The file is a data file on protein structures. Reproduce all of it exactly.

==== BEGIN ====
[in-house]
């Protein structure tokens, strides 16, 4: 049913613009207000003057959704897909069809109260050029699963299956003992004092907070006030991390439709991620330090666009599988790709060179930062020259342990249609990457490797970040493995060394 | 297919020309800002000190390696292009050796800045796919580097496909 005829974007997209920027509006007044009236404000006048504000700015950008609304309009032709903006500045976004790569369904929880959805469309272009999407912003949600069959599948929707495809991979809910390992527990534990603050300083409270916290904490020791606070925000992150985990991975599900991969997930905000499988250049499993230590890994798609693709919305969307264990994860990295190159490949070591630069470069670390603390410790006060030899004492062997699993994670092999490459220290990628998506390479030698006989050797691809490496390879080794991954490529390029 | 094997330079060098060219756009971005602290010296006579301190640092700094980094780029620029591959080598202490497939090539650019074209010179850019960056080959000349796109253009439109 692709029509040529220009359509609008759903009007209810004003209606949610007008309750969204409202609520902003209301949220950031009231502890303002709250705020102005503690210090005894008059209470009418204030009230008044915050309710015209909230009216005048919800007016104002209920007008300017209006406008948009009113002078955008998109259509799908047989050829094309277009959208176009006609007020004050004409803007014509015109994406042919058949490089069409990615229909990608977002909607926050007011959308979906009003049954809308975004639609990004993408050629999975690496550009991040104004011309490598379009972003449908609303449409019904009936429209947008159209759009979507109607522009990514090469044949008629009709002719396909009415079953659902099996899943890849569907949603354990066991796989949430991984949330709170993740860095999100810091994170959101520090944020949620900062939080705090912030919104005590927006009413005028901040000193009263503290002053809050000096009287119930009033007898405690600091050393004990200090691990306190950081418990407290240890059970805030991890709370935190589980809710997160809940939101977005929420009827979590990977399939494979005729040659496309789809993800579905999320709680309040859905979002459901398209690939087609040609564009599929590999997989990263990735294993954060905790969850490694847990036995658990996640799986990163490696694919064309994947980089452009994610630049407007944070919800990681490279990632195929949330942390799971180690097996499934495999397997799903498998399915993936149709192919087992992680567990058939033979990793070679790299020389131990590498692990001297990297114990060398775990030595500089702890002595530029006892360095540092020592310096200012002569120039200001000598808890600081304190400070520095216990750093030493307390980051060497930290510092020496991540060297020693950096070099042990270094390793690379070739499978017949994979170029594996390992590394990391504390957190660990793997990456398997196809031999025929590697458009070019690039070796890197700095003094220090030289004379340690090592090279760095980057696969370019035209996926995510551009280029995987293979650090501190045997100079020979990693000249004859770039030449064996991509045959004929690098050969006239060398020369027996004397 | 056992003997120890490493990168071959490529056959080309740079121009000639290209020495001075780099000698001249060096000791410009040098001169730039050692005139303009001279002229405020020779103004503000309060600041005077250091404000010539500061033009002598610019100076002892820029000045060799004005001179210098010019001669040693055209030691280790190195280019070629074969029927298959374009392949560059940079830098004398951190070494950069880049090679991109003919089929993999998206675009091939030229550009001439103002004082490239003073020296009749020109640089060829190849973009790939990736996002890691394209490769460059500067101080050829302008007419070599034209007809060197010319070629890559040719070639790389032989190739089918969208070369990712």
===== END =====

[in-house]
């Protein structure tokens, strides 16, 4: 049913613009207000003057959704897909069809109260050029699963299956003992004092907070006030991390439709991620330090666009599988790709060179930062020259342990249609990457490797970040493995060394 | 297919020309800002000190390696292009050796800045796919580097496909 005829974007997209920027509006007044009236404000006048504000700015950008609304309009032709903006500045976004790569369904929880959805469309272009999407912003949600069959599948929707495809991979809910390992527990534990603050300083409270916290904490020791606070925000992150985990991975599900991969997930905000499988250049499993230590890994798609693709919305969307264990994860990295190159490949070591630069470069670390603390410790006060030899004492062997699993994670092999490459220290990628998506390479030698006989050797691809490496390879080794991954490529390029 | 094997330079060098060219756009971005602290010296006579301190640092700094980094780029620029591959080598202490497939090539650019074209010179850019960056080959000349796109253009439109 692709029509040529220009359509609008759903009007209810004003209606949610007008309750969204409202609520902003209301949220950031009231502890303002709250705020102005503690210090005894008059209470009418204030009230008044915050309710015209909230009216005048919800007016104002209920007008300017209006406008948009009113002078955008998109259509799908047989050829094309277009959208176009006609007020004050004409803007014509015109994406042919058949490089069409990615229909990608977002909607926050007011959308979906009003049954809308975004639609990004993408050629999975690496550009991040104004011309490598379009972003449908609303449409019904009936429209947008159209759009979507109607522009990514090469044949008629009709002719396909009415079953659902099996899943890849569907949603354990066991796989949430991984949330709170993740860095999100810091994170959101520090944020949620900062939080705090912030919104005590927006009413005028901040000193009263503290002053809050000096009287119930009033007898405690600091050393004990200090691990306190950081418990407290240890059970805030991890709370935190589980809710997160809940939101977005929420009827979590990977399939494979005729040659496309789809993800579905999320709680309040859905979002459901398209690939087609040609564009599929590999997989990263990735294993954060905790969850490694847990036995658990996640799986990163490696694919064309994947980089452009994610630049407007944070919800990681490279990632195929949330942390799971180690097996499934495999397997799903498998399915993936149709192919087992992680567990058939033979990793070679790299020389131990590498692990001297990297114990060398775990030595500089702890002595530029006892360095540092020592310096200012002569120039200001000598808890600081304190400070520095216990750093030493307390980051060497930290510092020496991540060297020693950096070099042990270094390793690379070739499978017949994979170029594996390992590394990391504390957190660990793997990456398997196809031999025929590697458009070019690039070796890197700095003094220090030289004379340690090592090279760095980057696969370019035209996926995510551009280029995987293979650090501190045997100079020979990693000249004859770039030449064996991509045959004929690098050969006239060398020369027996004397 | 056992003997120890490493990168071959490529056959080309740079121009000639290209020495001075780099000698001249060096000791410009040098001169730039050692005139303009001279002229405020020779103004503000309060600041005077250091404000010539500061033009002598610019100076002892820029000045060799004005001179210098010019001669040693055209030691280790190195280019070629074969029927298959374009392949560059940079830098004398951190070494950069880049090679991109003919089929993999998206675009091939030229550009001439103002004082490239003073020296009749020109640089060829190849973009790939990736996002890691394209490769460059500067101080050829302008007419070599034209007809060197010319070629890559040719070639790389032989190739089918969208070369990712």